This sequel to The Sin-Eater’s Daughter features a new narrator in close, single-POV first, so it actually feels like book one of a series, until the new characters meet up with the old ones about two thirds of the way through. This neatly avoids a lot of middle-book-of-the-trilogy problems, or at least postpones them to the last third of the book.
Where The Sin-Eater’s Daughter took place in the gilded cage of a royal palace, The Sleeping Prince starts in a tiny, impoverished border town in the neighboring democratic country. Errin is just trying to get by and take care of her cursed and dangerous mother after her father died and her brother (Lief from book one) disappeared. When war approaches with the titular Sleeping Prince, a figure from the distant past returning to wreak havoc, Errin’s village is evacuated and soldiers arrive. Errin soon learns about the dark side of her country as refugees are abused and the border closed.
Desperate for a mysterious potion that keeps her mother’s curse at bay, Errin blackmails her only friend–and when she relents, he seemingly betrays her. Alone, Errin sets out on a cross-country journey that sees her meet up with Twylla, the previous book’s heroine, and find out about her brother’s true fate.
One thing I really liked about this book is that Errin is ordinary, heroic, and specific all at once. She’s a skilled apothecary, this interest rounding out her character and providing her a way to make a living, but she can’t create the potion that cures her mother. She survives a cross-country flight on horseback, but it’s clear to everyone she meets that she’s barely holding it together and that she’d do better to ask others for help. She’s also prone to attacks of anxiety, though somewhat too conveniently, she never freezes up when it would be inconvenient for the plot. When she does things like blackmail her friend, it’s clear she’s acting out of desperation, and she does relent. It feels like a real case of a good person brought to doing bad things, rather than an attempt to make the protagonist edgy.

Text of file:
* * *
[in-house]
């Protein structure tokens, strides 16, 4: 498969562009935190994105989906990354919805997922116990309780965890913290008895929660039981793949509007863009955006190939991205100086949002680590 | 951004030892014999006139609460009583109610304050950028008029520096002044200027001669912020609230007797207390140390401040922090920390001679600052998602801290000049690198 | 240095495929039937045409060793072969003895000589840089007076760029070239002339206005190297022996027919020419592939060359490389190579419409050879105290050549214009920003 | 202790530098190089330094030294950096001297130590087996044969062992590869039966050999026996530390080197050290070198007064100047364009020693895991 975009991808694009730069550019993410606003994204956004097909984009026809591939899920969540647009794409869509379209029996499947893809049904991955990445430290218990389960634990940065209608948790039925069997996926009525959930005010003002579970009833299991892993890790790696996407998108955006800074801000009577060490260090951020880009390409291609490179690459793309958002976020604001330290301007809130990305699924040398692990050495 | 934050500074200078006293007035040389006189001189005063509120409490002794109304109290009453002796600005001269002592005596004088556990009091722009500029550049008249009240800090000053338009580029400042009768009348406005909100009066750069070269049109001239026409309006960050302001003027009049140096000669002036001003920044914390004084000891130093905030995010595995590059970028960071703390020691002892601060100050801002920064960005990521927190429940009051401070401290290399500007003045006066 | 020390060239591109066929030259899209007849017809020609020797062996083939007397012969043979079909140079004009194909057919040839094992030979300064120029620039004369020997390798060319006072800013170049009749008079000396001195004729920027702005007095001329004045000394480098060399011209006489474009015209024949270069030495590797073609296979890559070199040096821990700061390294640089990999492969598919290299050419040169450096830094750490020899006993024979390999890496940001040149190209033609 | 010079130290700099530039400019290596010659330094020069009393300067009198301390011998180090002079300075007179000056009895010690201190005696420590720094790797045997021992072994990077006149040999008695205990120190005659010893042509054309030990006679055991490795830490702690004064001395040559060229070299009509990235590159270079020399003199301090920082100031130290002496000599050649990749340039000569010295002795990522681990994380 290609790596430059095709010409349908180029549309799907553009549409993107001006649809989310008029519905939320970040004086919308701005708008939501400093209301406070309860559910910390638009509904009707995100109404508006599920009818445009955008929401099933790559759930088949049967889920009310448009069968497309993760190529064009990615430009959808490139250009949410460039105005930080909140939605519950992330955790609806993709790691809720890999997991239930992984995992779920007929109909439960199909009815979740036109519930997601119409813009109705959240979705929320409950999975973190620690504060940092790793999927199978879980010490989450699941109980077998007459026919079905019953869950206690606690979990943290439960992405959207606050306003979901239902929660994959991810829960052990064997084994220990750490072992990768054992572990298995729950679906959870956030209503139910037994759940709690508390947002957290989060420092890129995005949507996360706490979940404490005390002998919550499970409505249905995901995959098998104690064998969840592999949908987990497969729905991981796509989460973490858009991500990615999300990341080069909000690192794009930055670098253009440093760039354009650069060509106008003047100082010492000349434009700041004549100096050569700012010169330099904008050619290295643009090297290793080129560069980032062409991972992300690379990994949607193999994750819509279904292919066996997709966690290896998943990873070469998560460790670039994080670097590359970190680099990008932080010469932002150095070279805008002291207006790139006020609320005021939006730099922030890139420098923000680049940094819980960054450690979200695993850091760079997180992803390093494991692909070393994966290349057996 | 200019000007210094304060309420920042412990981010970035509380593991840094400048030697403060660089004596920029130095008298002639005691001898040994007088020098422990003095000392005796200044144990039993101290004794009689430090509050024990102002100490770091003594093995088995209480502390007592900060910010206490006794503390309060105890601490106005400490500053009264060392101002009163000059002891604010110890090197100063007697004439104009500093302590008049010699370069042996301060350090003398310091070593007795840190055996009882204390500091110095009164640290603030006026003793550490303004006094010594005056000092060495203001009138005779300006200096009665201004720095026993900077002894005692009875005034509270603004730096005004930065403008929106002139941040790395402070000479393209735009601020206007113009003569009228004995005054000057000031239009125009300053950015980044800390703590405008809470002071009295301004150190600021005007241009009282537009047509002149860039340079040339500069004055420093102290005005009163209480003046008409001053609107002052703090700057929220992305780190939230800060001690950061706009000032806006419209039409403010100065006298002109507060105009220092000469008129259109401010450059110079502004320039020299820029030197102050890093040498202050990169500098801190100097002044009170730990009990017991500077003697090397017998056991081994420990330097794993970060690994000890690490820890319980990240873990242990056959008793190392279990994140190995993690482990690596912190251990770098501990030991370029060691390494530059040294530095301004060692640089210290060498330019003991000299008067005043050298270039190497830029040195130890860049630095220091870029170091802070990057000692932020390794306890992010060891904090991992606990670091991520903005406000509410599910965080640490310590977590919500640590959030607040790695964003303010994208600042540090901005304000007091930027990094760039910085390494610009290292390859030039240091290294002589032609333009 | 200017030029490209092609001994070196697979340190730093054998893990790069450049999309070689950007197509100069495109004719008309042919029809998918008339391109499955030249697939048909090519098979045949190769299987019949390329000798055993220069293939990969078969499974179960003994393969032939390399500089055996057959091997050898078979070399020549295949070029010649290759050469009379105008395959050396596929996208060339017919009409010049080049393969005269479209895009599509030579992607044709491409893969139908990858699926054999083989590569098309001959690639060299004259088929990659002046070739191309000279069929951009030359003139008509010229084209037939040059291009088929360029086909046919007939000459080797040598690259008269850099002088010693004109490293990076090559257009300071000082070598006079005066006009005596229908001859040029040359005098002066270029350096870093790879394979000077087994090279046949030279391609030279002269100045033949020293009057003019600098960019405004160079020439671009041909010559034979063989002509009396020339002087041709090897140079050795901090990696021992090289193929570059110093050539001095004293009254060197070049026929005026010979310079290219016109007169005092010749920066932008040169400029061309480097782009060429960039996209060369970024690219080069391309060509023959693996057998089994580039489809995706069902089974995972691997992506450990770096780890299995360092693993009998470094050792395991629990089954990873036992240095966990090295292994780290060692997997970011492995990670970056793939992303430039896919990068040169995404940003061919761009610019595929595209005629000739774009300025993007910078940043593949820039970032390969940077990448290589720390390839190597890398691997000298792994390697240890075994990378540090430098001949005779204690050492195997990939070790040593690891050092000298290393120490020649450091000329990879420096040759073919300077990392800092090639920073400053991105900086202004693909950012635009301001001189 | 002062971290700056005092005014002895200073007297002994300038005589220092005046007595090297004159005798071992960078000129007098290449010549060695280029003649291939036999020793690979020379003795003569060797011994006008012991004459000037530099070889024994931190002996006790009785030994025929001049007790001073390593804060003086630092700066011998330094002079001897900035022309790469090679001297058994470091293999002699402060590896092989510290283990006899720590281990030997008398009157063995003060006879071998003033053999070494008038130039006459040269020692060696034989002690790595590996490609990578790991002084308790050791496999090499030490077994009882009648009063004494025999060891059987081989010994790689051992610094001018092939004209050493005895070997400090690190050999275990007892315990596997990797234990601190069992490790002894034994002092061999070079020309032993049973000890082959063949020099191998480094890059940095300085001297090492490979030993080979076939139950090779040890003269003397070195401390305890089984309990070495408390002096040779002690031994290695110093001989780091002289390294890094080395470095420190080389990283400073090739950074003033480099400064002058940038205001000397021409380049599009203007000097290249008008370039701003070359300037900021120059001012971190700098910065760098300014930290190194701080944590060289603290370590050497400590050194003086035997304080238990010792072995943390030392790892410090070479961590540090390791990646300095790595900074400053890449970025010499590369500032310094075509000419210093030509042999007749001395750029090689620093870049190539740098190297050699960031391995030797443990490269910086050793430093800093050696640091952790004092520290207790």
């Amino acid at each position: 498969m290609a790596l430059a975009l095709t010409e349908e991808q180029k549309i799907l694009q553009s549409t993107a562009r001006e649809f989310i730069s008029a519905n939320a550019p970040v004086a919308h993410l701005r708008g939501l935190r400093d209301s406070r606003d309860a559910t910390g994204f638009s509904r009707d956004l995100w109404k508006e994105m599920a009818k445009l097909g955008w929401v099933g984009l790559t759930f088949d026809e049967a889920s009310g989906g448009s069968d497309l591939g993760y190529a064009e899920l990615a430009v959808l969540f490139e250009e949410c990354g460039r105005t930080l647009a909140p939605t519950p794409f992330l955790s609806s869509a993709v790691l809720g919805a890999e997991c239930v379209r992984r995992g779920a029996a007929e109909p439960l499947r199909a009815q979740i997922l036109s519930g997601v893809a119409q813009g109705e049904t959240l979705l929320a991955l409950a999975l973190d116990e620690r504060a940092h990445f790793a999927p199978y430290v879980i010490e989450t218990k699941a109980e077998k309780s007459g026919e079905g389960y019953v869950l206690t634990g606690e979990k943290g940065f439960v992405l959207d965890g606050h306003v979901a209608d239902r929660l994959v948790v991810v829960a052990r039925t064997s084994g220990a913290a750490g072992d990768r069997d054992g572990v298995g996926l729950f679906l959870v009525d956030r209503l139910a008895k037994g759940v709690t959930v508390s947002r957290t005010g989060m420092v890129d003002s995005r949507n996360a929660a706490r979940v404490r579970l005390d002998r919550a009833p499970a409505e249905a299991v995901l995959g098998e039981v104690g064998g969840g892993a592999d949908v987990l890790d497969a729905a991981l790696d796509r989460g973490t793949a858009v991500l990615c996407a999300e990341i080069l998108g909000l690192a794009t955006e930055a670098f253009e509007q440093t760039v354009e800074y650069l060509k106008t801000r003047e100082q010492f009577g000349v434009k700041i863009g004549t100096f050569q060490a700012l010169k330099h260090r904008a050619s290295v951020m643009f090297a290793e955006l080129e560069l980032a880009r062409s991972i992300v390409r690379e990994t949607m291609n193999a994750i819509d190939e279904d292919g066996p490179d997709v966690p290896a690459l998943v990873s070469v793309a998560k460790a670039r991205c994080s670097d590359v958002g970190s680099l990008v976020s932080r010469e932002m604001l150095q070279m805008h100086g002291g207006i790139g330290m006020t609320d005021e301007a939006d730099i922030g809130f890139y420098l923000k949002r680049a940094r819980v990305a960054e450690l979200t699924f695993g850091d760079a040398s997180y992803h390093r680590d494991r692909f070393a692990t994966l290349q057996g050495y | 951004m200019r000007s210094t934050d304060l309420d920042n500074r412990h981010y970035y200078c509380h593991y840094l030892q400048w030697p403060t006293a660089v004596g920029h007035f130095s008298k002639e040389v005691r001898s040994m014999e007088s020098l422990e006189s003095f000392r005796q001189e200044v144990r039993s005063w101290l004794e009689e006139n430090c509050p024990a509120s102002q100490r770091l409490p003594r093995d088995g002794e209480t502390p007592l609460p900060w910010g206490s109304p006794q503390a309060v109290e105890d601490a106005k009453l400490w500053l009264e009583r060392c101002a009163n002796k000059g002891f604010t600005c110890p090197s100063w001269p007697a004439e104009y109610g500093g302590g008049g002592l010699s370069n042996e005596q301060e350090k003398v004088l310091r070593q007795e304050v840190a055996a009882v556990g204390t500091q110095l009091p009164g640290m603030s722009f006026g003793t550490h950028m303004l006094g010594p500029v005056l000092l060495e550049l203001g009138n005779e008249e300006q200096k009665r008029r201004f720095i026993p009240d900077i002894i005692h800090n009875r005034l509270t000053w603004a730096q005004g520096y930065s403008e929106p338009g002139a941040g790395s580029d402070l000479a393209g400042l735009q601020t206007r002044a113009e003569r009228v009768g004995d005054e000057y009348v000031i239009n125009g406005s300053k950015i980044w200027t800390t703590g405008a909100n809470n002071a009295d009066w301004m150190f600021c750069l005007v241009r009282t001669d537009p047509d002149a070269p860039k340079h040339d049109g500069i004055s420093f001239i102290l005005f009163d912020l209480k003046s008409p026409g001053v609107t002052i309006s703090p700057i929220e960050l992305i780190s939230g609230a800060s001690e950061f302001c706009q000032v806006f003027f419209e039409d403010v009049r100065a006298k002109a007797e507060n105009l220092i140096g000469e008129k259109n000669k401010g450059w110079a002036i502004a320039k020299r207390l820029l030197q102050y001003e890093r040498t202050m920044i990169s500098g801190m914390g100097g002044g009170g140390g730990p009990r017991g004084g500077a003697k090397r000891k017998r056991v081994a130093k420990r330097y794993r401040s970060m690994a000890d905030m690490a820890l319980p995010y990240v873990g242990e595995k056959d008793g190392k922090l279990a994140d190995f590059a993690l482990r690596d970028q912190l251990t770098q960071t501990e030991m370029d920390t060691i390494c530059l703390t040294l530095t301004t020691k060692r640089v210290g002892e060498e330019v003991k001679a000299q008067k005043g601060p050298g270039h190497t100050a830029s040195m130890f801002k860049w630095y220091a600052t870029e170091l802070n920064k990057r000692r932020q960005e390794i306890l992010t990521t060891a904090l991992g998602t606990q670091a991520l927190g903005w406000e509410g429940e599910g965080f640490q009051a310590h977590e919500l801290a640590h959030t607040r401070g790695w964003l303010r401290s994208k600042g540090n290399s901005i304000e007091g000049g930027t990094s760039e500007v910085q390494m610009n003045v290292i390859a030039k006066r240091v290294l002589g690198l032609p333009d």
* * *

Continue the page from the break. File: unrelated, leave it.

I also love the darkness of Salisbury’s world. The villainous queen of book one is missing here, but there’s the chilling, sadistic Sleeping Prince instead. The epilogue, in particular, is nightmare-dark before it offers the reader some hope for the next book.
It was also great to see a realistic democratic country in a fantasy world, with all the same injustices we see in real democracies, but still better than monarchy.
On the negative side, the Sin-Eater’s backstory as revealed in this book is too exculpatory–it makes her a bit boring compared to her earlier ambiguity. Also, a lot of information is crowded into the final third of the book, which I felt was not, until the very end, as strong as the first two thirds.
I can’t wait to see how it all ends in The Scarecrow Queen, due out next year.